Two Gallants : The Hand That Held Me Down

Two Gallants are very dear to my heart and I consider their 2nd album 2GS one of the best 10 or so albums of all time, it certainly is for me. But more about that some other time. They also have got a brand new album called We Are Undone out, but I have only listened to that once so I can’t say I have an opinion about it yet. Anyway, here’s one (of the many) most excellent tracks from 2GS – probably the one I like best (but there are days I would choose another one, it’s full of great songs).

Back Road Bound’s Favorite Songs Of 2014

To wrap up the year 2014 I made a mix with some of my most-loved songs released this year.

Follow the link below to hear them on Mixcloud

The Tracklist:

Willie Dunn : I Pity The Country (from Native North America Vol. 1)

Sun Kil Moon : Jim Wise (from Benji)

Conor Oberst : Night At Lake Unknown (from Upside Down Mountain)

Willy Mitchell : Call Of The Moose (from Native North America Vol. 1)

Luther Dickinson : Bar Band (from Rock’n’Roll Blues)

Hard Working Americans : Straight To Hell (from Hard Working Americans)

Wes Tirey : Come Home (The End Is Near Blues) (from O, Annihilator)

John Angaiak : Hey, Hey, Hey, Brother (from Native North America Vol. 1)

Lucinda Williams : Burning Bridges (from Down Where The Spirit Meets The Bone)

Joe Henry : Grave Angels (from Invisible Hour)

Carrie Elkin & Danny Schmidt : Sky Picked Blue (from For Keeps)

Groupe Folklorique Montagnais : Tshekuan Mak Tshetutamak (from Native North America Vol. 1)

Conor Oberst : Upside Down Mountain

Conor Oberst Upside Down Mountain Cover Jpeg

Conor Oberst : Upside Down Mountain

(2014 Nonesuch Records)


That Conor Oberst is held in very high regard round these parts should come as no surprise (see here , here or here). Having been following his career right from the beginning it is clear he’s come a long way but stayed true to himself at the same time. Upside Down Mountain is his first album for Nonesuch and the first (to me knowledge) that he’s worked with Jonathan Wilson who is famed for his 60’s Country-Rock style. I am not intimately familiar with Mr. Wilson’s work, but what I am hearing on here confirms my suspicions that he is perhaps a bit too full of himself, as some of the arrangements on the album sound a tad too much faux-60’s Country/Folk-Rock for my liking. I mean, I like 60’s Country-Rock (a lot), but sounding too much like that nowadays, I don’t know it just sounds a bit cheesy to me.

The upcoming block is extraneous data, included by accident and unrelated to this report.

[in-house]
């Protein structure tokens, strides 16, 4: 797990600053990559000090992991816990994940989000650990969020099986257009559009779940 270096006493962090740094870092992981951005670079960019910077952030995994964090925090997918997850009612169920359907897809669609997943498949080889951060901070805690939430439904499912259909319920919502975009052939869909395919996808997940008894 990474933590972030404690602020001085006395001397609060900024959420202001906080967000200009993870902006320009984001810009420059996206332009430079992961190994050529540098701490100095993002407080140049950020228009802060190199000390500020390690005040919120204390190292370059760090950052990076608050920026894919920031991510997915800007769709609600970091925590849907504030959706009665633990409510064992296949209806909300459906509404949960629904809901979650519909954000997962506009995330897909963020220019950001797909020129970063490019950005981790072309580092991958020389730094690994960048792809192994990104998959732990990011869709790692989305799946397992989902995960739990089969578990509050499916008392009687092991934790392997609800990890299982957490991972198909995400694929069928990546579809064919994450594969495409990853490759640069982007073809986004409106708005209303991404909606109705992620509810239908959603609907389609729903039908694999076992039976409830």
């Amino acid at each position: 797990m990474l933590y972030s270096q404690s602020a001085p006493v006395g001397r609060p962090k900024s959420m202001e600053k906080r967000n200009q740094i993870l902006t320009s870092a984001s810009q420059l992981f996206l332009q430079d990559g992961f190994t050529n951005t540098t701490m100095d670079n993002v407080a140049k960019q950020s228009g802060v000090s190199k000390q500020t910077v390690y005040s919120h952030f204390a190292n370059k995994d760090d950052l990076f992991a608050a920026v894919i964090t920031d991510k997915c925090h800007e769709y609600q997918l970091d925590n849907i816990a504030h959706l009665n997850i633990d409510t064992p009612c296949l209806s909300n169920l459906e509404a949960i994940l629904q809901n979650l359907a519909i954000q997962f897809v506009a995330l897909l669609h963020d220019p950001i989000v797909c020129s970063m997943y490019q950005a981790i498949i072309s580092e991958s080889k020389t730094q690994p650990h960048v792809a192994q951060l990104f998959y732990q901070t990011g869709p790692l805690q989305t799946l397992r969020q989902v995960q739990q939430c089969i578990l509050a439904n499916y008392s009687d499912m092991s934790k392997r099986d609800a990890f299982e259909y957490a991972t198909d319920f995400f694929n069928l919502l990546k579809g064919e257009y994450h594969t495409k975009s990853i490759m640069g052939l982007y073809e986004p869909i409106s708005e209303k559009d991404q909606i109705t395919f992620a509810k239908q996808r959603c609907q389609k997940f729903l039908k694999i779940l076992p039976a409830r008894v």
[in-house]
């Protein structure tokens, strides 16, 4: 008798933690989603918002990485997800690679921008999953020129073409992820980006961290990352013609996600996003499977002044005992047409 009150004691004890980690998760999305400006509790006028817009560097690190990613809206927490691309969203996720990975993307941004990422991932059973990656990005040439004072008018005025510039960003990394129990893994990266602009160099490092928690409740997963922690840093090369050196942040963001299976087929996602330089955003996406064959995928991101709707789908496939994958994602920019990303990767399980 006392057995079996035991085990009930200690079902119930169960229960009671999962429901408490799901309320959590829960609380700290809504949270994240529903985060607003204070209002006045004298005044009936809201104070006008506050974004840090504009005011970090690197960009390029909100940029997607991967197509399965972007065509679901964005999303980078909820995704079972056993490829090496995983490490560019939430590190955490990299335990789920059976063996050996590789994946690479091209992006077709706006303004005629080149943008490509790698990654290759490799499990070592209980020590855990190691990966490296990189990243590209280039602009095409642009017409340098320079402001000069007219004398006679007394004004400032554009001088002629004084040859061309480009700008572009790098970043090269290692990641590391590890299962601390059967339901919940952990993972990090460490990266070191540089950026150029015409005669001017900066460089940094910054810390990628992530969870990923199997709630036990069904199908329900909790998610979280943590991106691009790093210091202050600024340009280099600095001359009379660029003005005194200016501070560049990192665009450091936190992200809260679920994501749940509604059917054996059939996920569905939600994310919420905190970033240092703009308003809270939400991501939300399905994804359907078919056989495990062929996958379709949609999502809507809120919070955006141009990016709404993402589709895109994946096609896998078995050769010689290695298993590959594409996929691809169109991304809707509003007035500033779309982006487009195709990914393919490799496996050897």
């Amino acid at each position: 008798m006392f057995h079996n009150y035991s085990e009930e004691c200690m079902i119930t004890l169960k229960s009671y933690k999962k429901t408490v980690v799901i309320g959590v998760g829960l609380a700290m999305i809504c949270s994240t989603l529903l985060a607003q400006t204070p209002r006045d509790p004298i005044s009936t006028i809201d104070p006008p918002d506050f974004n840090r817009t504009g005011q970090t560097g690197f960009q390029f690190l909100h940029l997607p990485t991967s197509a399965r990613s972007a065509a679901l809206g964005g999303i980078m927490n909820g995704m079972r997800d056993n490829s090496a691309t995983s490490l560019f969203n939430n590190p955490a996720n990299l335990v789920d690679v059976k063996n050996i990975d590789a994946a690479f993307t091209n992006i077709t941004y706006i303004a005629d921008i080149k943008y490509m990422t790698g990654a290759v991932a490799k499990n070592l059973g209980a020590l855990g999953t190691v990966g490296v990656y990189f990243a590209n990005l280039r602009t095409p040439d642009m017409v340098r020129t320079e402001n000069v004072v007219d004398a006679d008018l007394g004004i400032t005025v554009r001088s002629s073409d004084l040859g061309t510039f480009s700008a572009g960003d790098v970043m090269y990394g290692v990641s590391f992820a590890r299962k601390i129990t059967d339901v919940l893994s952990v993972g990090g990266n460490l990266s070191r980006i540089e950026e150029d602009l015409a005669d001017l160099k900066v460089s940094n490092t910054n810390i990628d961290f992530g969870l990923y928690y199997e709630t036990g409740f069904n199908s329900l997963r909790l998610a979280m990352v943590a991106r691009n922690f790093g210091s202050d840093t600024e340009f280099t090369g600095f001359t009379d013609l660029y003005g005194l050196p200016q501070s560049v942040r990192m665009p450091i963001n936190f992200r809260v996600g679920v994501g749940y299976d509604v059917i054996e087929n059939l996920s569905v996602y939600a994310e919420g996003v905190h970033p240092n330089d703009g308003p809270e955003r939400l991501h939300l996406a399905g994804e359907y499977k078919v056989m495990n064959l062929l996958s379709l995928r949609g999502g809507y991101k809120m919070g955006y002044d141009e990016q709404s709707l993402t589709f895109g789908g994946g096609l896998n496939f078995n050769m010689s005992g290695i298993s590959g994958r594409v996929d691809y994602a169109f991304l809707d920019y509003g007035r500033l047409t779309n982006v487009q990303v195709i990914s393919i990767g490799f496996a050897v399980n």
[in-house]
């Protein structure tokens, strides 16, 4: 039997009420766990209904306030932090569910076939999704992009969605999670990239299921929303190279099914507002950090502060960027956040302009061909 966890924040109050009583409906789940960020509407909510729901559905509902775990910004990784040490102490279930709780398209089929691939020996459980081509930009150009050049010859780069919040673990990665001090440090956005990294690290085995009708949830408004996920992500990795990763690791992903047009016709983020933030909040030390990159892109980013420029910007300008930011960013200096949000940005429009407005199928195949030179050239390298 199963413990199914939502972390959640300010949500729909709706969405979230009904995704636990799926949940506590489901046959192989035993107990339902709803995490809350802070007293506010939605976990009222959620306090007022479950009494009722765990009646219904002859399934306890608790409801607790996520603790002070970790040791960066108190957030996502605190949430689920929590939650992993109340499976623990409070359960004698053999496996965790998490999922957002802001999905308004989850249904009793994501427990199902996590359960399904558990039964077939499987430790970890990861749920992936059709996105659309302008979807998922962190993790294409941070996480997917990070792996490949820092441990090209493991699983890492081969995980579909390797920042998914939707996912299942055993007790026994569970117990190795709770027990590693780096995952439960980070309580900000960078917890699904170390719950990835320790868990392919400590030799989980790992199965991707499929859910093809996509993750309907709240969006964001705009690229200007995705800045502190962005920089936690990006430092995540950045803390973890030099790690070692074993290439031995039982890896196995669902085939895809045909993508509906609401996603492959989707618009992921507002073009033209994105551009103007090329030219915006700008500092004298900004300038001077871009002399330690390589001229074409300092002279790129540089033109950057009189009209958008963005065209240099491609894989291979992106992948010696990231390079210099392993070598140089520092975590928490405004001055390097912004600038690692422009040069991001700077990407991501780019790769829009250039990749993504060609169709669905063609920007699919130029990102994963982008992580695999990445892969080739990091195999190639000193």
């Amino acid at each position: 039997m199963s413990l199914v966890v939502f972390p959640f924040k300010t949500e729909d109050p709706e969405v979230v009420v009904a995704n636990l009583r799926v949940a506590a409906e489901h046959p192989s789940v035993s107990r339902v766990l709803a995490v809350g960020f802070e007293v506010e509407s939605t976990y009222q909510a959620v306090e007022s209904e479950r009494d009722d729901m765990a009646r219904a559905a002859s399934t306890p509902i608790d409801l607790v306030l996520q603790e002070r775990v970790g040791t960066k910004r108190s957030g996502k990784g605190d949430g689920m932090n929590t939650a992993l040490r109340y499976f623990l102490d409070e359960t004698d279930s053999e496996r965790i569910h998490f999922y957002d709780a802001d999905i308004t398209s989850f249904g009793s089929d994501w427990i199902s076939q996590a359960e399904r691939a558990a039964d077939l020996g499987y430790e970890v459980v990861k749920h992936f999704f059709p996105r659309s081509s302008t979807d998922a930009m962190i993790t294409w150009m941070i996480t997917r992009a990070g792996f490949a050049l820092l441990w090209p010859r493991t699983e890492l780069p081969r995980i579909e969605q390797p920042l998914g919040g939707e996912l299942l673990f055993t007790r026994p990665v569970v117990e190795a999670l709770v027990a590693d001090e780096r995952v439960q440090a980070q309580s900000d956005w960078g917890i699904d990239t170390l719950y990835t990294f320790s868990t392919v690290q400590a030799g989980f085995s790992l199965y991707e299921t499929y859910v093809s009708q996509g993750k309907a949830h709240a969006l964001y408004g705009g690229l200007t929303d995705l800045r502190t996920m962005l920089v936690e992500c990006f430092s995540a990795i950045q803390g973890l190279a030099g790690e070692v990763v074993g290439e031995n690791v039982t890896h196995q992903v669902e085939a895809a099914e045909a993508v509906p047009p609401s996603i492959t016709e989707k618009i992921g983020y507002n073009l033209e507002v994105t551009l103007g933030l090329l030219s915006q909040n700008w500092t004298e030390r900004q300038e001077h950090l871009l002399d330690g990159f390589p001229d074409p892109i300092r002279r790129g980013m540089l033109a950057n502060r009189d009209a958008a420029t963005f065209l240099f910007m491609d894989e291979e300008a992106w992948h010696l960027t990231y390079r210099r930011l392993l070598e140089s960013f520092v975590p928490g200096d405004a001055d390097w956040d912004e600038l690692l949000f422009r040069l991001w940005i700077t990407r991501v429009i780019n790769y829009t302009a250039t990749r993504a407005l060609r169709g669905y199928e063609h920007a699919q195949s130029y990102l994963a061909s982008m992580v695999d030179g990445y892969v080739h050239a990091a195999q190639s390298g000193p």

Anyway, the songs on Upside Down Mountain sound quite varied, so they can’t be accused of riding the same pony all the time. The fact that the album was produced by Mr. Wilson doesn’t mean (fortunately) that Conor Oberst severed all the ties with the Saddle Creek people he’s worked with to such fine effect in the past. Quite a few familiar names creep up on here too, other notable guests are the Soederberg sisters(?) from First Aid Kit who sound nice, but who I personally could have done without, they are just not adding that much despite their undoubtedly pretty voices.

True to my taste, my favourite songs on here are the most reduced ones, such as album closer Common Knowledge and You Are Your Mother’s Child (the latter with only Conor Oberst on vocals and an acoustic guitar). Best song by far for me however is Night At Lake Unknown, a track that roughly falls in the same category as the ones mentioned above. Actually it is not that sparsely arranged as there are instruments such as a flute, a clarinet, vibraphone and a pedal steel guitar to be heard, but the outcome is a rather sparsely and modestly sounding slow and dreamy song that I love a whole lot. The highlight for me on here.

Other noteworthy and good songs are in contrast rather lavishly produced and arranged, such as Desert Island Questionnaire, Hundreds Of Ways and Zigzagging Towards The Light and are prime examples of contemporary Guitar Pop and sound than more like the Folk or Country-influenced sounds you have come to expect from Mr. Oberst’s records (apart from Bright Eyes’ last record The People’s Key with its 80’s Synth-stylings) .

What is once again made abundantly clear and obvious (not that it actually should have to be mentioned), is that Conor Oberst is a intelligent person and a brilliant lyricist, the lyrics on here are once again outstanding, eloquent and highly refined. Excellent work in that regard, musically it perhaps won’t become my favourite of the works he was involved in, but nevertheless it’s a very good record I will cherish, and well worth discovering if you are not yet familiar with Mr. Oberst.

PS. The Cover and booklet  illustrations are by Ian Felice of The Felice Brothers, which is nice.